GHANA – Ghanaian Noguchi Memorial Institute for Medical Research (NMIMR) has received three Genomic sequencing equipment from the Africa Centre for Diseases Control (Africa CDC) to track disease variants to assist in making well-informed decisions concerning public health matters.
The genomic surveillance will be used to investigate outbreaks to better understand the transmission, validate diagnostics and develop therapeutics as well as boost the country’s capacity to detect SARS-CoV-2 variants and other pathogens of public health significance.
The Africa CDC donated the Mini Iron, Hybrid Iron, Nextseq 2000 and reagents sequencing machines as well as technical support to enhance the performance of the Genomic surveillance laboratory network at the Institute.
The donation is part of the Africa CDC Pathogen Genomics Initiative which seeks to support institutions in the continental laboratory network for SARS-Cov2 in an endeavor to adopt best practices and techniques to do sequencing locally.
Without genomic surveillance, countries are forced to rely on other health agencies to share information on pathogens and variants, potentially slowing or impeding the process of identifying risks, issuing public health advice and developing vaccines.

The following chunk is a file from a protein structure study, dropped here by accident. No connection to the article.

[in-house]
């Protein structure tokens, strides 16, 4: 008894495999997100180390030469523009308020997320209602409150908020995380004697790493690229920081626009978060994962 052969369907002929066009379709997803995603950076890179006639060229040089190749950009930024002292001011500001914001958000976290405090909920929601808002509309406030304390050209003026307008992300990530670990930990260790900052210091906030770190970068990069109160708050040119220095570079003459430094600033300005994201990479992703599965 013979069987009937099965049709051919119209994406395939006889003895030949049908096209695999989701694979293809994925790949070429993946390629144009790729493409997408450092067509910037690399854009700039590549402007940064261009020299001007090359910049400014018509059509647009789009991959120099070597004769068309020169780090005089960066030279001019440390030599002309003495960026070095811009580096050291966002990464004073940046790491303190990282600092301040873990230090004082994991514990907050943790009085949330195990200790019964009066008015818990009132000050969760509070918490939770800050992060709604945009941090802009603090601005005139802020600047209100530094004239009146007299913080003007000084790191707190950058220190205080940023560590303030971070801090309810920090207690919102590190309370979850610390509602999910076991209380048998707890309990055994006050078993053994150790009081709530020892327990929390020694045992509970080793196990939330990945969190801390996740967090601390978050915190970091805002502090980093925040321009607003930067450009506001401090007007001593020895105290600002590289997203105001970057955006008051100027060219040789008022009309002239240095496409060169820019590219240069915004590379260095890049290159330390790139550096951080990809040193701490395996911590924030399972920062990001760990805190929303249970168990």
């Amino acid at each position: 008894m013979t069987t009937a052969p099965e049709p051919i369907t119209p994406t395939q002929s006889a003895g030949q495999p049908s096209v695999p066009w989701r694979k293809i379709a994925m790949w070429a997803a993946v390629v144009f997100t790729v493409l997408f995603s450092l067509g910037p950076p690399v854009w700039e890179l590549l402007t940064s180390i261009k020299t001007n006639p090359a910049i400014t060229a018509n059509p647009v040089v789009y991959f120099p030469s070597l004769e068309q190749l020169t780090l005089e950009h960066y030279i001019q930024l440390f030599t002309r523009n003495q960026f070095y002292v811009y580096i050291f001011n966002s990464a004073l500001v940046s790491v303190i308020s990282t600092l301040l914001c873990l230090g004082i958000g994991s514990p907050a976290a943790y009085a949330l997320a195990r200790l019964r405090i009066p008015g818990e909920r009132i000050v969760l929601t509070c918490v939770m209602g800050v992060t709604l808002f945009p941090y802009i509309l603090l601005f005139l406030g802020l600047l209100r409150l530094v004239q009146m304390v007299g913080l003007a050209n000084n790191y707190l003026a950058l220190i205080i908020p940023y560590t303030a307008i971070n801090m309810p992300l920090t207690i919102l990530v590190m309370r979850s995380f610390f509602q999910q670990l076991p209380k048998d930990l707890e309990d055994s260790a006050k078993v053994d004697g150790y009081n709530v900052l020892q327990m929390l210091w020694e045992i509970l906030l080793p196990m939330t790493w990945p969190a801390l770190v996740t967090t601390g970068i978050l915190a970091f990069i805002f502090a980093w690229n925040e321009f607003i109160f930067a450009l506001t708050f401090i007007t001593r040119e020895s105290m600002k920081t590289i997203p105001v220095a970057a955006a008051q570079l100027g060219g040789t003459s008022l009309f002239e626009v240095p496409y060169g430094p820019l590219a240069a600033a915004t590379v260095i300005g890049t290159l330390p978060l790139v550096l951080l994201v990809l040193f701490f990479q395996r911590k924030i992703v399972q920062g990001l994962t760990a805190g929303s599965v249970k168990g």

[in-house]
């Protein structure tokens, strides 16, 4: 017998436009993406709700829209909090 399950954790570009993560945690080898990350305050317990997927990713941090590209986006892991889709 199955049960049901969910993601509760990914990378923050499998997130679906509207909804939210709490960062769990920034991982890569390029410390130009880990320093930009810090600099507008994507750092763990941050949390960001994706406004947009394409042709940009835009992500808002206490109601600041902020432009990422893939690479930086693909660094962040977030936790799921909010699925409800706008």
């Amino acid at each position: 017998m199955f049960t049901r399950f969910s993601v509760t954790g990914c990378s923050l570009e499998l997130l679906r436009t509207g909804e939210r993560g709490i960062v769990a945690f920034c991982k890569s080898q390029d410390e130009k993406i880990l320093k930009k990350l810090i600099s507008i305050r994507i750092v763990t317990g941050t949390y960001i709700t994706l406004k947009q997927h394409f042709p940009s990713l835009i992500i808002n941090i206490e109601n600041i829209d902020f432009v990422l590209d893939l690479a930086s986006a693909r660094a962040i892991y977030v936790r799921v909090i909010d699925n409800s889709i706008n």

NMIMR Director Professor Dorothy Yeboah-Manu acknowledged that the genomic machines would give the Institute the capacity to sequence 2000 genomes in a week especially for the COVID viruses during the ongoing pandemic.
She said that the donation will enable the institute to improve research on emerging disease-causing organisms in the country and on the West Africa sub-region for prompt action by stakeholders.
Prof Yeboah-Manu explained that the Africa CDC has aided all the genomic sequencing at Noguchi in the fight against the widespread coronavirus including building the institute’s capacity to carry out sequencing for Ghana, Togo, Benin, Sierra Leone and Liberia.
“NMIMR has also been able to facilitate training of seven Economic Community of West African States countries with funding from the World Health Organization with an aim to further build capacity within the West Africa continent instead of relying on other countries for genomic surveillance,” she added.
The donated equipment’s capacities will be crucial in observing viruses at a molecular level and see whether the vaccines, diagnostics and responses are working.
“It is an essential component of the overall pandemic response and this capacity will also improve the research and development of new vaccines, new diagnostics for other pathogens,” she explained.
She further said that the equipment not only detects emerging variants but also helps to determine the potency of authorized vaccines to protect the populace against the SARS-COV-2 virus.